If you want to build self-discipline, you’d do well to listen to the words of Marcus Aurelius.
Emperor of Rome from 161 to 180, Aurelius is also considered to be one of the most important figures related to Stoicism – a school of philosophy that, among other things, focuses on the development of self-control.
In this week’s video, we’ll focus on a specific passage from his book Meditations, which deals with the issue of self-discipline. For Aurelius, discipline should stem from the fact that our nature as human beings is to work at something we truly care about.
Here’s the full passage, if you’d like to read it or print it out:
“At dawn, when you have trouble getting out of bed, tell yourself: ‘I have to go to work—as a human being. What do I have to complain of, if I’m going to do what I was born for—the things I was brought into the world to do? Or is this what I was created for? To huddle under the blankets and stay warm?
‘—But it’s nicer here…’
So you were born to feel ‘nice’? Instead of doings things and experiencing them? Don’t you see the plants, the birds, the ants and spiders and bees going about their individual tasks, putting the world in order, as best they can? And you’re not willing to do your job as a human being? Why aren’t you running to do what your nature demands?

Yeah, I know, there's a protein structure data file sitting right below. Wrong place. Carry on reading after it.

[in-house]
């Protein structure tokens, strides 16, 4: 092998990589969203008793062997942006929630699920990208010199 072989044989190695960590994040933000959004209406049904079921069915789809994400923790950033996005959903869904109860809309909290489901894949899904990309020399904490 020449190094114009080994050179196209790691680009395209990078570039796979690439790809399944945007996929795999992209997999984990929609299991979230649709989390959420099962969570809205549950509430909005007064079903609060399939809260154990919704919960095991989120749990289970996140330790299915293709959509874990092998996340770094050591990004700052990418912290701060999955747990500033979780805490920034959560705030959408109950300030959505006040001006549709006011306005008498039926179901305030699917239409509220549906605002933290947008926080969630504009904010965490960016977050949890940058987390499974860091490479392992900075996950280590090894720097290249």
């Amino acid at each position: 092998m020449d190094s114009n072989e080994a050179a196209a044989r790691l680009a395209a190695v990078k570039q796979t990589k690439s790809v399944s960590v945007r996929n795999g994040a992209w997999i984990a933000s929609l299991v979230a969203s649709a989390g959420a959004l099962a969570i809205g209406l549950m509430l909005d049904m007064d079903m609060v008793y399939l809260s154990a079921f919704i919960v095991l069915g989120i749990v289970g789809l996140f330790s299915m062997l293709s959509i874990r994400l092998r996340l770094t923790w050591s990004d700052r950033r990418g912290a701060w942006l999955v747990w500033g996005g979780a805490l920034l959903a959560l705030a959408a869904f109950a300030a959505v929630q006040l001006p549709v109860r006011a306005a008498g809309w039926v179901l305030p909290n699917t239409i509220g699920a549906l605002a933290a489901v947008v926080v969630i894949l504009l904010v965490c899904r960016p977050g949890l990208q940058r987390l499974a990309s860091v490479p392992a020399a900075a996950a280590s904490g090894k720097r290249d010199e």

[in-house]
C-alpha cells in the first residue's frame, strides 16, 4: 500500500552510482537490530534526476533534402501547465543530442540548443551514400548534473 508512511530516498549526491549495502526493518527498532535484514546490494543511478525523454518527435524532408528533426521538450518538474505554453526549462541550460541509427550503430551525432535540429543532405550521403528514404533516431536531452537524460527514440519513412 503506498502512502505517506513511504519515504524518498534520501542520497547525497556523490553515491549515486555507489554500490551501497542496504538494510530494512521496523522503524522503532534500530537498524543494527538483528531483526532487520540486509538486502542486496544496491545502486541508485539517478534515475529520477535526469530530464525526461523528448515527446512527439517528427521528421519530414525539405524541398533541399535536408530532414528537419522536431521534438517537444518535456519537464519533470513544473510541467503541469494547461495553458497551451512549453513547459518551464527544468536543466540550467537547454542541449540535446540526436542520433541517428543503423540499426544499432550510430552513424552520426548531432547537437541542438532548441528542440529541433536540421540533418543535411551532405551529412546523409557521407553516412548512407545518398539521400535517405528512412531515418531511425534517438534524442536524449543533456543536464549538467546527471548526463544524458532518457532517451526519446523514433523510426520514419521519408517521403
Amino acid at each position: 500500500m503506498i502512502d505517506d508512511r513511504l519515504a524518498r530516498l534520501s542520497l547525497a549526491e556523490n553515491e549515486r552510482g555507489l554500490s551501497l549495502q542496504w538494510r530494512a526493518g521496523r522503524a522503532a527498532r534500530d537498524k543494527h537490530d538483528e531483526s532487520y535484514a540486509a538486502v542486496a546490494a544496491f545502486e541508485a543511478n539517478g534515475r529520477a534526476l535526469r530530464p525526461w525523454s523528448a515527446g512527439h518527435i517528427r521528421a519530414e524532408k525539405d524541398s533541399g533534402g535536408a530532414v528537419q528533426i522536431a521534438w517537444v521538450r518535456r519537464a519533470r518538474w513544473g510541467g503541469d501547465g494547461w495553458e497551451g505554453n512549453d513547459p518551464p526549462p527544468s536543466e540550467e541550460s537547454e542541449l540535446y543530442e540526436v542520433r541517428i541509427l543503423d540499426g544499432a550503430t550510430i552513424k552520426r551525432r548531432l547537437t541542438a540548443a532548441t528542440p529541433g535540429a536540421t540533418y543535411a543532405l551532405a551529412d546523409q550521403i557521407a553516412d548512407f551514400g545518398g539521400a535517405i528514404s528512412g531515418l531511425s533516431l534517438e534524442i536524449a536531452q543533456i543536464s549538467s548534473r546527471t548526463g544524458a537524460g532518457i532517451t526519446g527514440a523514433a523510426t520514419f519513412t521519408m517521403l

‘—But we have to sleep sometime…’
Agreed. But nature set a limit on that—as it did on eating and drinking. And you’re over the limit. You’ve had more than enough of that. But not of working. There you’re still below your quota. You don’t love yourself enough. Or you’d love your nature too, and what it demands of you. People who love what they do wear themselves down doing it, they even forget to wash or eat.
Do you have less respect for your own nature than the engraver does for engraving, the dancer for dance, the miser for money or the social climber for status? When they’re really possessed by what they do, they’d rather stop eating and sleeping than give up practicing their arts.”
We’ll dig much deeper into self-discipline in the coming weeks, but for now, ask yourself – why are you doing what you’re doing? What do your goals drive you to do?
If you can consider these goals to be your nature, then you can focus on them and override your immediate desires to remain comfortable or lazy.
If you’re unable to see the video above, you can view it on YouTube.
Looking for More Study Tips?
If you enjoyed this video, you’ll find more tips on increasing your motivation and beating procrastination in my free 100+ page book called 10 Steps to Earning Awesome Grades (While Studying Less).
The book covers topics like:
- Defeating procrastination
- Getting more out of your classes
- Taking great notes
- Reading your textbooks more efficiently
…and several more. It also has a lot of recommendations for tools and other resources that can make your studying easier.
If you’d like a free copy of the book, let me know where I should send it:
I’ll also keep you updated about new posts and videos that come out on this blog (they’ll be just as good as this one or better) 🙂
- Read Meditations online for free
- Here’s where the passage from this video can be found
- Buy Meditations as a paperback
- 99U’s post on Stoic principles, which inspired me to make this video
If you liked this video, subscribe on YouTube to stay updated and get notified when new ones are out!
Images: Marcus Aurelius